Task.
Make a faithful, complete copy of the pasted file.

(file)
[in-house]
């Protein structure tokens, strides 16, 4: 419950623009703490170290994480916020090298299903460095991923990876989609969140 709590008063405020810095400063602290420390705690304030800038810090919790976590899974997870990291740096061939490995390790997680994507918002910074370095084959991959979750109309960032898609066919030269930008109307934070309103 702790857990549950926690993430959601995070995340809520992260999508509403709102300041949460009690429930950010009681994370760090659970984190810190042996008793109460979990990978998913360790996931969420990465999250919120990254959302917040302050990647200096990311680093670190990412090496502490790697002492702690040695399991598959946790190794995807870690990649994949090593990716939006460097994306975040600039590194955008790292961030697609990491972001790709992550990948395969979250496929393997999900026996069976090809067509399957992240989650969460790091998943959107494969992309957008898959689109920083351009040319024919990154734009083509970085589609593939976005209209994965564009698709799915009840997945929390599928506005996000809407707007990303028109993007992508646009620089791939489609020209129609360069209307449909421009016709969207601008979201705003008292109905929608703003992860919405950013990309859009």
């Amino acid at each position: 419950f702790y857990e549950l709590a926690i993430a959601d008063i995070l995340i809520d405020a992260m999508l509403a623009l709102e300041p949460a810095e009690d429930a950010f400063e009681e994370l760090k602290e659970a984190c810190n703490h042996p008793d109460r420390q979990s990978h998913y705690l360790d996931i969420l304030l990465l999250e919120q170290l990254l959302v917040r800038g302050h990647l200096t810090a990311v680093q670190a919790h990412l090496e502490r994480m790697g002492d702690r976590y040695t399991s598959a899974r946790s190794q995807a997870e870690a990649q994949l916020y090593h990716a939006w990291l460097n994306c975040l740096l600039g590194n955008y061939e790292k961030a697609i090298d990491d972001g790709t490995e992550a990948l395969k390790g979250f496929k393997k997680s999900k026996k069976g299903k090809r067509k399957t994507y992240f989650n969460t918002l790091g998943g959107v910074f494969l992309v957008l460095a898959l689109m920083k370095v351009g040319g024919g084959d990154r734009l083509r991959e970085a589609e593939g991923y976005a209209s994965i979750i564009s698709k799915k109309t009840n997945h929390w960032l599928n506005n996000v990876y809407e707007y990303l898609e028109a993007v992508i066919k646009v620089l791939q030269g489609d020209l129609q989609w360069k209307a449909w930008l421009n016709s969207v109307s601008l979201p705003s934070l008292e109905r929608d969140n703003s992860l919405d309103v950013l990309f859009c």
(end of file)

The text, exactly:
[in-house]
């Protein structure tokens, strides 16, 4: 419950623009703490170290994480916020090298299903460095991923990876989609969140 709590008063405020810095400063602290420390705690304030800038810090919790976590899974997870990291740096061939490995390790997680994507918002910074370095084959991959979750109309960032898609066919030269930008109307934070309103 702790857990549950926690993430959601995070995340809520992260999508509403709102300041949460009690429930950010009681994370760090659970984190810190042996008793109460979990990978998913360790996931969420990465999250919120990254959302917040302050990647200096990311680093670190990412090496502490790697002492702690040695399991598959946790190794995807870690990649994949090593990716939006460097994306975040600039590194955008790292961030697609990491972001790709992550990948395969979250496929393997999900026996069976090809067509399957992240989650969460790091998943959107494969992309957008898959689109920083351009040319024919990154734009083509970085589609593939976005209209994965564009698709799915009840997945929390599928506005996000809407707007990303028109993007992508646009620089791939489609020209129609360069209307449909421009016709969207601008979201705003008292109905929608703003992860919405950013990309859009």
């Amino acid at each position: 419950f702790y857990e549950l709590a926690i993430a959601d008063i995070l995340i809520d405020a992260m999508l509403a623009l709102e300041p949460a810095e009690d429930a950010f400063e009681e994370l760090k602290e659970a984190c810190n703490h042996p008793d109460r420390q979990s990978h998913y705690l360790d996931i969420l304030l990465l999250e919120q170290l990254l959302v917040r800038g302050h990647l200096t810090a990311v680093q670190a919790h990412l090496e502490r994480m790697g002492d702690r976590y040695t399991s598959a899974r946790s190794q995807a997870e870690a990649q994949l916020y090593h990716a939006w990291l460097n994306c975040l740096l600039g590194n955008y061939e790292k961030a697609i090298d990491d972001g790709t490995e992550a990948l395969k390790g979250f496929k393997k997680s999900k026996k069976g299903k090809r067509k399957t994507y992240f989650n969460t918002l790091g998943g959107v910074f494969l992309v957008l460095a898959l689109m920083k370095v351009g040319g024919g084959d990154r734009l083509r991959e970085a589609e593939g991923y976005a209209s994965i979750i564009s698709k799915k109309t009840n997945h929390w960032l599928n506005n996000v990876y809407e707007y990303l898609e028109a993007v992508i066919k646009v620089l791939q030269g489609d020209l129609q989609w360069k209307a449909w930008l421009n016709s969207v109307s601008l979201p705003s934070l008292e109905r929608d969140n703003s992860l919405d309103v950013l990309f859009c």